Chi Rho is an ancient Christian symbol, a Christogram that is made by overlaying the initial two
letters (in capital) of the Greek word ‘Christos’ meaning ‘Christ’. Pronounced as ‘KEE-roe’, the
monogram looks to have been formed with the English alphabets X and P. In fact, it is the Greek
alphabet ‘chi’ that resembles X and ‘rho’ that looks like P. The Chi Rho symbol represents both
Christ and Christianity and exists today in several variations. It is also behind the practice of
abbreviating ‘Christ’ in Christmas to ‘X’.
Though the contemporary representation of Chi Rho symbol show the two lines of chi crossing
at 90 degrees, its early symbols have them crossed at angle formed by intersection of the
celestial equator and the solar ecliptic path.
The Chi Rho symbol has pre-Christian connections and is believed to have been revered by the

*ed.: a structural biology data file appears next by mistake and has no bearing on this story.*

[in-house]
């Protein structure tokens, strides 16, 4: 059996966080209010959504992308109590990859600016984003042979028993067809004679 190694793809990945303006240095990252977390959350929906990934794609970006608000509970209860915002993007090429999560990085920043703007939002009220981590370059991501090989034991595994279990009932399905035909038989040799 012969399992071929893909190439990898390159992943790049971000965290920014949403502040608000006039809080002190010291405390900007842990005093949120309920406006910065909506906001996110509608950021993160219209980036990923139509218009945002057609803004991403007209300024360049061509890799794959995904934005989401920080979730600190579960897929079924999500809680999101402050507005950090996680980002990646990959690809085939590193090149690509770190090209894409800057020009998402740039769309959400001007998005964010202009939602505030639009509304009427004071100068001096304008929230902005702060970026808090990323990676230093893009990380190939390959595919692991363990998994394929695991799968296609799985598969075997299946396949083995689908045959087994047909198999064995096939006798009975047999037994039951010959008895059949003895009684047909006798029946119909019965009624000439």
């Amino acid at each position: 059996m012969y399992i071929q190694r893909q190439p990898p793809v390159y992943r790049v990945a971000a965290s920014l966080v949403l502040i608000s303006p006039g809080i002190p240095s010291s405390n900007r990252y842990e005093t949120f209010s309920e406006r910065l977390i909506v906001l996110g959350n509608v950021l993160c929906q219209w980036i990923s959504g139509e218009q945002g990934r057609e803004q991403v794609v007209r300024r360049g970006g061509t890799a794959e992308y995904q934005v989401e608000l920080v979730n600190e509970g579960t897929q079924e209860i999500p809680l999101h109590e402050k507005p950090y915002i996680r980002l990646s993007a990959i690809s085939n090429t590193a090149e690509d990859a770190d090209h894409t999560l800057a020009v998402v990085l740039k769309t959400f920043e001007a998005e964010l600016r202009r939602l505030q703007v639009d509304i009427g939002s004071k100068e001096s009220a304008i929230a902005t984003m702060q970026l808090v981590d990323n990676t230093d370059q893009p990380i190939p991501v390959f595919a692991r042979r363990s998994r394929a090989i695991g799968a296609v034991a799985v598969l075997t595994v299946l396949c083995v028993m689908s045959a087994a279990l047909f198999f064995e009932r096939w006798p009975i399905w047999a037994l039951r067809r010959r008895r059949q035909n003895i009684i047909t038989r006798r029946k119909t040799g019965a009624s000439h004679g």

pagan Greeks as representative of good fortune. Pagan Greek scribes used the symbol in the
margin to mark passages they considered especially significant or relevant, with the letters Chi
and Rho denoting ‘chreston’ that means ‘good’. The sign has also been found on the coins of
Ptolemy III (246-222 BCE)
However, Chi Rho gained widespread popularity and found much use by the Christians after
it was adopted by the great Roman military commander, Emperor Constantine I as a vexillum
(military standard). History has it that the symbol appeared to Constantine in a vision or dream
before he fought the Battle of the Milivian Bridge outside Rome in 312 A.D. and he had it put
on his soldiers’ shields. His army won the battle and subsequently, the deeply affected emperor
legalized the religion of Christianity across the Roman Empire. Later, the symbol also appeared
on the coins of Emperor Constantine and his successors.